This New Mediterranean Diet May Make Meat-Eaters Happy Too! 

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Mediterranean diet has been a rage in the world of health and nutrition. The diet is known to boost weight-loss, manage diabetes and heart health. The diet is rich in greens, vegetables, legumes, nuts, olive oil and good fats. While the diet is mostly plant-based it included moderate amounts of fish and red wine too. The new version of the diet is also creating ripples lately, and it may even please meat-eaters.
The new version of the Mediterranean diet includes 2-3 serves (250g) of fresh lean pork each week.
The findings published in the journal Nutrients showed that the Mediterranean-Pork (Med-Pork) diet delivers cognitive benefits.

“The Mediterranean diet is widely accepted as the healthiest diet and is renowned for delivering improved cardiovascular and cognitive health, but in Western cultures, the red meat restrictions of the diet could make it hard for people to stick to,” said Alexandra Wade from University of South Australia.

“By adding pork to the Mediterranean diet, we’re broadening the appeal of the diet, while also delivering improved cognitive function,” Wade said.

For the study, the researchers examined the cognitive effects of people aged 45-80 years and at risk of cardiovascular disease following a Med-Pork or a low-fat diet (often prescribed to negate risk factors for cardiovascular disease).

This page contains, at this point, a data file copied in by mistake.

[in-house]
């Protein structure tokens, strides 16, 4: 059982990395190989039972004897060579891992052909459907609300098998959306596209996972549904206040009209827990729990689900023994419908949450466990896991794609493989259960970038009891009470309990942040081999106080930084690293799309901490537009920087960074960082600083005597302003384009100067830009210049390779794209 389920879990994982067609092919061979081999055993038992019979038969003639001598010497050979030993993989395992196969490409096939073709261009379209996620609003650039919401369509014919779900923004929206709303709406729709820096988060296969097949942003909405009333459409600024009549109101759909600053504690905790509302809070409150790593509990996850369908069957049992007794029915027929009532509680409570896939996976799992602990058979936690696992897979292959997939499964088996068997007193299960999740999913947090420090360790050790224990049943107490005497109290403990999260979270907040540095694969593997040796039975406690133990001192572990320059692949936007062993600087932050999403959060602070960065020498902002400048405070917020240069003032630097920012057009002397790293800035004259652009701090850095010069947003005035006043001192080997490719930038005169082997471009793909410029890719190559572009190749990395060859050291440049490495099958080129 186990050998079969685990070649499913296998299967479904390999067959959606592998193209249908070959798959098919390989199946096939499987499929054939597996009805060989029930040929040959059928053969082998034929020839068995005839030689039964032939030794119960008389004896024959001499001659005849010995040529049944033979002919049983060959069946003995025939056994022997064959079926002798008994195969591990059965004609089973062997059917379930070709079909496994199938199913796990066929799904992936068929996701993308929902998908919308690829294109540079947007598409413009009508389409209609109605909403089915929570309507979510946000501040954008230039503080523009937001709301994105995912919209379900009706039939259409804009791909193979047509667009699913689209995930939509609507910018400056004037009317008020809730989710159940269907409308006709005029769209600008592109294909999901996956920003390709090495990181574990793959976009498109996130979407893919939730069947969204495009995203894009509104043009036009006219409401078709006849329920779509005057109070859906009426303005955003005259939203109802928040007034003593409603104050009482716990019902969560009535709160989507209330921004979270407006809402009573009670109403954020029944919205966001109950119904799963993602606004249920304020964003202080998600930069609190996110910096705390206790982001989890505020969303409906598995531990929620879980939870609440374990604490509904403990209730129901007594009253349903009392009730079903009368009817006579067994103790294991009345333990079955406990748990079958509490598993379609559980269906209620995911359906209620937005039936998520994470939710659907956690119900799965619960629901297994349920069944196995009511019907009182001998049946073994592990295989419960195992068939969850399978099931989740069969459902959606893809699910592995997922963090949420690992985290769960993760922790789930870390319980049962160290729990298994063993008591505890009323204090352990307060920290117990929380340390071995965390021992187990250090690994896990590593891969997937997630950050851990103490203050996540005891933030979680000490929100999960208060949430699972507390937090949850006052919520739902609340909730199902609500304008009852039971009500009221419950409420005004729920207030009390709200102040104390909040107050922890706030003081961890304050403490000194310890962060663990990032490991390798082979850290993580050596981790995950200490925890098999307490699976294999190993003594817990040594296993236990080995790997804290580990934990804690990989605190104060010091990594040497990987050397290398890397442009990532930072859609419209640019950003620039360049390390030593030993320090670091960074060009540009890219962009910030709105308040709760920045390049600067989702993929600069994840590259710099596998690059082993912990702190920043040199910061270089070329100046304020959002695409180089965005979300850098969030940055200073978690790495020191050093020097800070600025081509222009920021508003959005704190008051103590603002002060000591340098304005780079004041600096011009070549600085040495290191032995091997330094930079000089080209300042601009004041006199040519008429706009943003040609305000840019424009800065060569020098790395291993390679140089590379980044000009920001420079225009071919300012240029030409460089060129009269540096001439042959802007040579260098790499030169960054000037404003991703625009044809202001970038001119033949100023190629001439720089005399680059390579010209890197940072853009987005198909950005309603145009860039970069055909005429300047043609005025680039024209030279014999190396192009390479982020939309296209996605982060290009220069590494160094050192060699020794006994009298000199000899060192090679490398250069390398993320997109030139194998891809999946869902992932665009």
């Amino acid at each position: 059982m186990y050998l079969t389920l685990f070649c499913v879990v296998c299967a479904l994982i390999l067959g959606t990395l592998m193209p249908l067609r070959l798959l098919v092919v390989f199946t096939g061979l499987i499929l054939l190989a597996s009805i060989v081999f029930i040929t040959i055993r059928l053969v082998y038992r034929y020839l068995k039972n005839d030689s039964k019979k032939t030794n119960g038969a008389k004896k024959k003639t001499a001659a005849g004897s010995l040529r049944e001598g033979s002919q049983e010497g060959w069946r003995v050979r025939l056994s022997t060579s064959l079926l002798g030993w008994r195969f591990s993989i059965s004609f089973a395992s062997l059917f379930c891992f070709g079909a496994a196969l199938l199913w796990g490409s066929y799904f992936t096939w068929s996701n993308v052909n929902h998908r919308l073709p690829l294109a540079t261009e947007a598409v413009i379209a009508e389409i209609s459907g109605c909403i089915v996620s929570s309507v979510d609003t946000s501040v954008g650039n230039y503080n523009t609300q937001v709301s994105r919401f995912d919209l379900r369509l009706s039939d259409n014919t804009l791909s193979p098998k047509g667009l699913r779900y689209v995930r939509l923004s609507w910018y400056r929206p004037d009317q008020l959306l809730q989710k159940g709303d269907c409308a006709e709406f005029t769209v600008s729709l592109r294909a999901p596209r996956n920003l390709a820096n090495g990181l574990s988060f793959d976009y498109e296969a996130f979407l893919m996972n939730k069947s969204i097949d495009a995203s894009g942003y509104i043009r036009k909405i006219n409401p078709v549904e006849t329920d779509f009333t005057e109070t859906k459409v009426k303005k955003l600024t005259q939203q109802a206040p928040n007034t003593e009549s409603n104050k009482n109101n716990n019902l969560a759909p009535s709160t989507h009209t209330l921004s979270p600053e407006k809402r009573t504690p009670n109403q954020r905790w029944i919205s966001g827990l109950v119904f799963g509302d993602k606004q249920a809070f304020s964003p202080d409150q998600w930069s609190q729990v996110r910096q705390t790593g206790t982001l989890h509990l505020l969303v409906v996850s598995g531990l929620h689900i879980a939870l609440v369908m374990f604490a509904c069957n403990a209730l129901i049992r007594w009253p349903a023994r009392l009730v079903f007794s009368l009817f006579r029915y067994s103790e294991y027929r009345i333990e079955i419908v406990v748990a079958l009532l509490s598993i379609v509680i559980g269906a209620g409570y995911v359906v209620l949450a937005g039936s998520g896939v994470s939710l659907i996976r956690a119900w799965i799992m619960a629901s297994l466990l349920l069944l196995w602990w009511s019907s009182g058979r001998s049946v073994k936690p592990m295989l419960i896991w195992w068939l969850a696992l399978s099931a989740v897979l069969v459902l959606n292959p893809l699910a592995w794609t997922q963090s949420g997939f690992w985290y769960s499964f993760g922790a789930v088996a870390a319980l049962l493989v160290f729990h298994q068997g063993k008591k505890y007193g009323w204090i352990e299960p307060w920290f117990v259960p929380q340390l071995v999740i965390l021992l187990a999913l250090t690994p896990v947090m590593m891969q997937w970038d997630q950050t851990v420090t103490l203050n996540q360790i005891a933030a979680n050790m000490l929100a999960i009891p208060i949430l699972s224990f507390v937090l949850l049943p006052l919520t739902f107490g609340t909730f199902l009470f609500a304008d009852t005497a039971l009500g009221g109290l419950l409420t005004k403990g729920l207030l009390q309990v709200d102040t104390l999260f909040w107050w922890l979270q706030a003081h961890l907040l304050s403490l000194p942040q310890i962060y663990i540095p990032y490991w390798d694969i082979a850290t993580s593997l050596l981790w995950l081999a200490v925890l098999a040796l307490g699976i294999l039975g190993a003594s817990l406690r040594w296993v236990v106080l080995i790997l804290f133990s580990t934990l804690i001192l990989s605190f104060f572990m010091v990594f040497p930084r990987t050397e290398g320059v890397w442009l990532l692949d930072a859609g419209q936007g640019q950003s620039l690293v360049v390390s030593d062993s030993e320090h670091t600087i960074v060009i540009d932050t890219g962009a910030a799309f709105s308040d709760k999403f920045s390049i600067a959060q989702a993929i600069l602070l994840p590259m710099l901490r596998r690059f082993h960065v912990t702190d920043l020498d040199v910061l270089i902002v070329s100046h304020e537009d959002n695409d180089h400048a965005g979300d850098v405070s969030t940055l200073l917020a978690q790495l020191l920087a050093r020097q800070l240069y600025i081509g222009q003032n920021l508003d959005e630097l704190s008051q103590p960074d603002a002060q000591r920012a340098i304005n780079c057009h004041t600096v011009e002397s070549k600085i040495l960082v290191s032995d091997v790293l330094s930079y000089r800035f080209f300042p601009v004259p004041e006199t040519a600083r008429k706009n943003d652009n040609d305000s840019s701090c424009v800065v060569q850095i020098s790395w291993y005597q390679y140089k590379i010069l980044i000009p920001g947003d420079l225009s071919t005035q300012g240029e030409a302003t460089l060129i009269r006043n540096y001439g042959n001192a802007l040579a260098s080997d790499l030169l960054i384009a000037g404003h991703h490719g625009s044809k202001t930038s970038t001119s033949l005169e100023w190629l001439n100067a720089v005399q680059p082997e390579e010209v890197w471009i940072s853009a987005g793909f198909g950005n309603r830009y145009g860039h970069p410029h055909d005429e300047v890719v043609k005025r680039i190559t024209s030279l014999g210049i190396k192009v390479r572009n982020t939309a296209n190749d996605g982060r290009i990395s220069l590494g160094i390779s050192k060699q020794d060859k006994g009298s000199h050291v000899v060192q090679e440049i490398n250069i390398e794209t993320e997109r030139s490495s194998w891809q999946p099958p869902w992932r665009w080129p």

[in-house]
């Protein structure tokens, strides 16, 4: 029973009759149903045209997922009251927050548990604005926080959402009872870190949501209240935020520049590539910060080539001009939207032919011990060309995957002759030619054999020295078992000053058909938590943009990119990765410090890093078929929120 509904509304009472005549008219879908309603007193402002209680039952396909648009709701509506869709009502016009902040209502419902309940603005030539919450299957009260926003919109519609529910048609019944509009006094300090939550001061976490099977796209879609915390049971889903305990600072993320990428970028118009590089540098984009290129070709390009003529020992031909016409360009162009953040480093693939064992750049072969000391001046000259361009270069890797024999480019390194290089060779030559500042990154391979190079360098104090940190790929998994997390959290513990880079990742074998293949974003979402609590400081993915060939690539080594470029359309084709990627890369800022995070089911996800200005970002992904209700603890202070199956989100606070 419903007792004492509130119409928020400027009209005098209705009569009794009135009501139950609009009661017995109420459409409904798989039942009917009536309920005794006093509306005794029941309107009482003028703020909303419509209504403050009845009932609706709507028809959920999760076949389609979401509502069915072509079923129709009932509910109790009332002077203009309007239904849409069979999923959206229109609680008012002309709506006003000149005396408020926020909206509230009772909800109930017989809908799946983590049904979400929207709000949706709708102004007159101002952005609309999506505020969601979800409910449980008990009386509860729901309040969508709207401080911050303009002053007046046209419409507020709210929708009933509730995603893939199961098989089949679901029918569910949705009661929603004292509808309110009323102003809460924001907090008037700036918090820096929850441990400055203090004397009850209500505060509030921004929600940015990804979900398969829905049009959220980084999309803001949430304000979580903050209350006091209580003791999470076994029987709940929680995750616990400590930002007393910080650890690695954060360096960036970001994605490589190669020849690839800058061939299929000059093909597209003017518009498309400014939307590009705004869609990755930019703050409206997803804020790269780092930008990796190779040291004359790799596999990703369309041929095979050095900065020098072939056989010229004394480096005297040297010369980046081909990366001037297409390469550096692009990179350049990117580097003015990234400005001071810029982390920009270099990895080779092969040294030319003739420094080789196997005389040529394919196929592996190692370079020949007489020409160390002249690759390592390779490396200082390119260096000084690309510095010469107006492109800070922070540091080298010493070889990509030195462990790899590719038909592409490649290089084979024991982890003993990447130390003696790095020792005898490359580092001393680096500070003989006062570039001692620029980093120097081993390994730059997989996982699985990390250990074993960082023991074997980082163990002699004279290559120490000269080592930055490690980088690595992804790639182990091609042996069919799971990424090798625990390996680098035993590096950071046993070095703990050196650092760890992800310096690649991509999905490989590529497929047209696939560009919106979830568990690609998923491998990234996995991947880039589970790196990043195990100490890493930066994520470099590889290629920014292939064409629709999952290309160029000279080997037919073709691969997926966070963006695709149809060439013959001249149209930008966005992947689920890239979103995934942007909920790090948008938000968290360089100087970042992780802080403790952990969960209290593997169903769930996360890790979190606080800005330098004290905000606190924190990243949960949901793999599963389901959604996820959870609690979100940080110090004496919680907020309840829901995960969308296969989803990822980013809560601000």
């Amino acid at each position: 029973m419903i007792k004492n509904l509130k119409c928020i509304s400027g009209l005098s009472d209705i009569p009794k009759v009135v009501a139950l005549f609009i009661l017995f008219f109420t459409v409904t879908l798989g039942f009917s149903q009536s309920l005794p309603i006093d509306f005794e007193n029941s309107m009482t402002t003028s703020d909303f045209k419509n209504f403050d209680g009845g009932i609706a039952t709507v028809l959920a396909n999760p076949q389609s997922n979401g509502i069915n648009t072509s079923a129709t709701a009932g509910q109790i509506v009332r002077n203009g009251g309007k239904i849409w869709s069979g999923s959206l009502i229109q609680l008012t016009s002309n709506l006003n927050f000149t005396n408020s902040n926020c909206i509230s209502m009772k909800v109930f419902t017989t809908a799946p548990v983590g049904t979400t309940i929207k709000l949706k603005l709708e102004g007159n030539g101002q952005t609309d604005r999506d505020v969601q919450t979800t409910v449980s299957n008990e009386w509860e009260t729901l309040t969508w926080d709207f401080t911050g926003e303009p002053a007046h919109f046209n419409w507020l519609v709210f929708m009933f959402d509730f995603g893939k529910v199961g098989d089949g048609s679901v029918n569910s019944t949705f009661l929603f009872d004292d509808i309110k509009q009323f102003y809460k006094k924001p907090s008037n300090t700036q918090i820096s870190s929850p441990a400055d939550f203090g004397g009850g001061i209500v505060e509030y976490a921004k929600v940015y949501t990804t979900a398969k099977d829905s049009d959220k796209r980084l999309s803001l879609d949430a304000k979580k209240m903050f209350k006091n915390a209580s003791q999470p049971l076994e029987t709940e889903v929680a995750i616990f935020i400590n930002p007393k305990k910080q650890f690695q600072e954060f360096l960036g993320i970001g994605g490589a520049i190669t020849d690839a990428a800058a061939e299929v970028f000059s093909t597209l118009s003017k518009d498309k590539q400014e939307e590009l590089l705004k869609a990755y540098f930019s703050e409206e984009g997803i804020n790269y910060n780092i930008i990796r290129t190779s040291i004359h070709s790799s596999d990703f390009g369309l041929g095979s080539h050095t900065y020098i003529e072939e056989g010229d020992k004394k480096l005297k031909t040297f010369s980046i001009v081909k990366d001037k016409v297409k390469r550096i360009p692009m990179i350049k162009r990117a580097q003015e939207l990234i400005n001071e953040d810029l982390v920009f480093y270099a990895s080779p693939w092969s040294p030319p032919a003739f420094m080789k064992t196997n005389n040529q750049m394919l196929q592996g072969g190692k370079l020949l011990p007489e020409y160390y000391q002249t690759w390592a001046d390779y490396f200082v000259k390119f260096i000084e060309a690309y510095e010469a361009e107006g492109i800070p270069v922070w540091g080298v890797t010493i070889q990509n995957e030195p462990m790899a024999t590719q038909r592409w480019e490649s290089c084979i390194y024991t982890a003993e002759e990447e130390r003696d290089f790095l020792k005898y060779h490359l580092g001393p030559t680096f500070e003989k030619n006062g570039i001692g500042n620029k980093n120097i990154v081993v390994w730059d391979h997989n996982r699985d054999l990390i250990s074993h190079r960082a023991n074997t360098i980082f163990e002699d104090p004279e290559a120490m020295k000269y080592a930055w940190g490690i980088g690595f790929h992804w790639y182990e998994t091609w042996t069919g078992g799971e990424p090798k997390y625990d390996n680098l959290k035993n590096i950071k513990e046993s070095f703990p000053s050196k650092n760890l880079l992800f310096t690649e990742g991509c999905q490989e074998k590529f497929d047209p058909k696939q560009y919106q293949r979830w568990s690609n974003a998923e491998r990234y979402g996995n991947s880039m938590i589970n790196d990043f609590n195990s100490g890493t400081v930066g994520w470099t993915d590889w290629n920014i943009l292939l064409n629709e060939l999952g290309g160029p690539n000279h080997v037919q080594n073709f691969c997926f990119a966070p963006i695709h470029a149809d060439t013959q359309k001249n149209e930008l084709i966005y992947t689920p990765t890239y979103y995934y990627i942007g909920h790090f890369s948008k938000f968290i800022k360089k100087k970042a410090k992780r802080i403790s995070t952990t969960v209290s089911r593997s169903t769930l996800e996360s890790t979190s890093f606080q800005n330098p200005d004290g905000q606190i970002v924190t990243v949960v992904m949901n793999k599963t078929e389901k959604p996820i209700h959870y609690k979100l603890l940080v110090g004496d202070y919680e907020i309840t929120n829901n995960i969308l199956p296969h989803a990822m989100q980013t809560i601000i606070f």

According to the findings that Med-Pork intervention outperformed the low-fat diet, delivering higher cognitive processing speeds and emotional functioning, both markers of good mental health.

“Improving people’s processing speed shows the brain is working well,” Wade said.

“Then, when you add the fact that pork production emits only a fraction of the greenhouse gases compared with beef, and the Med-Pork diet is really ticking all boxes — taste, health and environment,” Wade said.

(With inputs IANS)

(This content including advice provides generic information only. It is in no way a substitute for qualified medical opinion. Always consult a specialist or your own doctor for more information. NDTV does not claim responsibility for this information.)

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